Astaxanthin belongs to a group of pigments known as carotenoids. It is often referred to as “the king of carotenoids” because of its reputation as one of the most potent antioxidants found in nature. Astaxanthin has been applied widely in the food, feed, cosmetic, aquaculture, nutraceutical, and pharmaceutical industries. It can significantly reduce free radicals and oxidative stress and help the human body maintain a healthy state.
1. What Is Astaxanthin?
Astaxanthin (3,3′dihydroxy-ß-carotene-4,4′-dione) is a bright red secondary carotenoid from the same family as lycopene, lutein, and β-carotene and is often called a “super antioxidant.” According to research, astaxanthin is more than 65 times more effective than vitamin C and 50 times more potent than vitamin E when protecting cell membranes. When removing free radicals, it is 6,000 times stronger than vitamin C and 550 times stronger than vitamin E.1
Astaxanthin contains two asymmetric carbon atoms at positions 3 and 3' and can exist in three different stereoisomers: 3S, 3′; 3R, 3′S; and 3R, 3′R (Fig. 1). The chemical synthesis of this compound yields a ratio of 1:2:1 for these isomers. However, isomers with a chirality 3S, 3'S or 3R, 3'R are dominant in nature and are considered to have higher bioavailability. Over 85% of astaxanthin from microalgae exists in the form of 3S, 3'S, which has the highest reported antioxidant activity of all three forms.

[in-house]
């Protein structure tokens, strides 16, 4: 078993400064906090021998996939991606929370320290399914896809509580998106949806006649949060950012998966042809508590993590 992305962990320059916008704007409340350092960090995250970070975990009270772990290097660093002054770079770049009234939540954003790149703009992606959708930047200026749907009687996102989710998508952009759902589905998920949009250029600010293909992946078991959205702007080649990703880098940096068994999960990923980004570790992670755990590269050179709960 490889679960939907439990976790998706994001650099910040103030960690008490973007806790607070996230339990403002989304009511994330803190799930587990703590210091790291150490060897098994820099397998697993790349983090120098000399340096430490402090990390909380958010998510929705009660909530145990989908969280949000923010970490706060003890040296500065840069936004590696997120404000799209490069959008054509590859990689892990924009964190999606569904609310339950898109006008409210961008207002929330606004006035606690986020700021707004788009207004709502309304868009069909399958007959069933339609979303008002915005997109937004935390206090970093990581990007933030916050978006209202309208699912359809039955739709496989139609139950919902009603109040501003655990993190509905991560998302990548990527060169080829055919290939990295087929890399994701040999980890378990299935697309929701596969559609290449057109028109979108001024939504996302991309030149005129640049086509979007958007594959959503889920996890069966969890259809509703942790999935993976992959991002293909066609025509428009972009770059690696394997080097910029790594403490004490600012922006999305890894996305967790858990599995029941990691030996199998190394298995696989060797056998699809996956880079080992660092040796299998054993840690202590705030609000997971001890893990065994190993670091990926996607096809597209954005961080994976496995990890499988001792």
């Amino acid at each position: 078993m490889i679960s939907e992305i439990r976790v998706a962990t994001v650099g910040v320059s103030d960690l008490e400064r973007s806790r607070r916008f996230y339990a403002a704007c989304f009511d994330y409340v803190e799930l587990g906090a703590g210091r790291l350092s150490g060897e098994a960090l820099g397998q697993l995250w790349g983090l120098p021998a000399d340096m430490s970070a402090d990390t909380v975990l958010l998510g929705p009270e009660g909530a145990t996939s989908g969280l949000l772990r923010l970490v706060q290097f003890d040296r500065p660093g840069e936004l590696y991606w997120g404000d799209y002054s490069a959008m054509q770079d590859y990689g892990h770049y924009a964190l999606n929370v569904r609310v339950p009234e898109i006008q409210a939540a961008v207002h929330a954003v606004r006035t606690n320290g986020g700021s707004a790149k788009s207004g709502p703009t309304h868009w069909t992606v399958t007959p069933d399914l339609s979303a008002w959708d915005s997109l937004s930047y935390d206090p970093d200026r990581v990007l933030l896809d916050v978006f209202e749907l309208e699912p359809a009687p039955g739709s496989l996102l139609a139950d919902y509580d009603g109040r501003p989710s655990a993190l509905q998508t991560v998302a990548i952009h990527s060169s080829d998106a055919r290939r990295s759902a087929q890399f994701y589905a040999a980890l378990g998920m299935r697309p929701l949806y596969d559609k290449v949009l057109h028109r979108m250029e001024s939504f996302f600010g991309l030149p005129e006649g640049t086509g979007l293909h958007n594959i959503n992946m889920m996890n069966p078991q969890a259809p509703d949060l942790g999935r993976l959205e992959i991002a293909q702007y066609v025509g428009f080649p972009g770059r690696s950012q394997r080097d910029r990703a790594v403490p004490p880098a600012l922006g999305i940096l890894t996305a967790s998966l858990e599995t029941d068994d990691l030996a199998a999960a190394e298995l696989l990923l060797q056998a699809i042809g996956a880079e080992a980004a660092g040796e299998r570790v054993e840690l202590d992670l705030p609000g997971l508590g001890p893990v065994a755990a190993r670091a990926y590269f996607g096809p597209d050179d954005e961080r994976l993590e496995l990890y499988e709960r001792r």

Fig. 1. Stereoisomers of astaxanthin2
2. How Does Astaxanthin Work?
Antioxidants are agile molecules that repair cellular-level damage caused by unstable and harmful molecules called free radicals. In our bodies, these molecules are constantly being released during metabolism. Unfortunately, uncontrollable free radicals can destroy good cells as well. The body requires a subtle balance between free radicals and antioxidants, and antioxidants like astaxanthin work to keep free radicals in check.
Astaxanthin’s potent antioxidant effects are due to its unique molecular structure, which contains conjugated double bonds and hydroxyl and keto groups. The conjugated double bonds at its center are responsible for its red colour and—most importantly—its high antioxidant capacity as it donates electrons via the carbon–carbon chain, which is analogous to a conducting wire at the molecular level (Fig. 2). With the help of astaxanthin, excessive electrons generated by ultraviolet radiation within the cell can be transported through the membrane, thus blocking free radical chain reactions.